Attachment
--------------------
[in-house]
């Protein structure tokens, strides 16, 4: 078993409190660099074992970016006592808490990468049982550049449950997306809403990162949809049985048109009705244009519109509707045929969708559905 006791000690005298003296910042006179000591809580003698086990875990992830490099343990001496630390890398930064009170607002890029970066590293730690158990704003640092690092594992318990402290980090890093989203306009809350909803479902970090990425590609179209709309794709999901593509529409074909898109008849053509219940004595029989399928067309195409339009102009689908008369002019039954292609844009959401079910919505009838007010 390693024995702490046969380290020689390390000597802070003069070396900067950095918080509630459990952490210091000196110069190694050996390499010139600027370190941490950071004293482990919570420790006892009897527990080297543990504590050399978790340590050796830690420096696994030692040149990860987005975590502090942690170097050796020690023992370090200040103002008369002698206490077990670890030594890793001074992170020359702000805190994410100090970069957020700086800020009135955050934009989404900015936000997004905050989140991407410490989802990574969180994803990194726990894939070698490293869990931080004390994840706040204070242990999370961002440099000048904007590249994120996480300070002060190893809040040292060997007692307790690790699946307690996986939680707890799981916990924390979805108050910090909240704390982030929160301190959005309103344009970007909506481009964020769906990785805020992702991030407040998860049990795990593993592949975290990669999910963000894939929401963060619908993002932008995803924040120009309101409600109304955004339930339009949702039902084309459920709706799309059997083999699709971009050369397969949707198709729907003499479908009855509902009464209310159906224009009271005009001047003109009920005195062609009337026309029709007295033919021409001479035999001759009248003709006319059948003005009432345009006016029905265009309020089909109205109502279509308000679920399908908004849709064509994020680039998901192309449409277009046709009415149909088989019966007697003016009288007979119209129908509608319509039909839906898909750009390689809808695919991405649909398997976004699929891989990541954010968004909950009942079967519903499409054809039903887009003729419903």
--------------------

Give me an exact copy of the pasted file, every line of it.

[in-house]
């Protein structure tokens, strides 16, 4: 078993409190660099074992970016006592808490990468049982550049449950997306809403990162949809049985048109009705244009519109509707045929969708559905 006791000690005298003296910042006179000591809580003698086990875990992830490099343990001496630390890398930064009170607002890029970066590293730690158990704003640092690092594992318990402290980090890093989203306009809350909803479902970090990425590609179209709309794709999901593509529409074909898109008849053509219940004595029989399928067309195409339009102009689908008369002019039954292609844009959401079910919505009838007010 390693024995702490046969380290020689390390000597802070003069070396900067950095918080509630459990952490210091000196110069190694050996390499010139600027370190941490950071004293482990919570420790006892009897527990080297543990504590050399978790340590050796830690420096696994030692040149990860987005975590502090942690170097050796020690023992370090200040103002008369002698206490077990670890030594890793001074992170020359702000805190994410100090970069957020700086800020009135955050934009989404900015936000997004905050989140991407410490989802990574969180994803990194726990894939070698490293869990931080004390994840706040204070242990999370961002440099000048904007590249994120996480300070002060190893809040040292060997007692307790690790699946307690996986939680707890799981916990924390979805108050910090909240704390982030929160301190959005309103344009970007909506481009964020769906990785805020992702991030407040998860049990795990593993592949975290990669999910963000894939929401963060619908993002932008995803924040120009309101409600109304955004339930339009949702039902084309459920709706799309059997083999699709971009050369397969949707198709729907003499479908009855509902009464209310159906224009009271005009001047003109009920005195062609009337026309029709007295033919021409001479035999001759009248003709006319059948003005009432345009006016029905265009309020089909109205109502279509308000679920399908908004849709064509994020680039998901192309449409277009046709009415149909088989019966007697003016009288007979119209129908509608319509039909839906898909750009390689809808695919991405649909398997976004699929891989990541954010968004909950009942079967519903499409054809039903887009003729419903």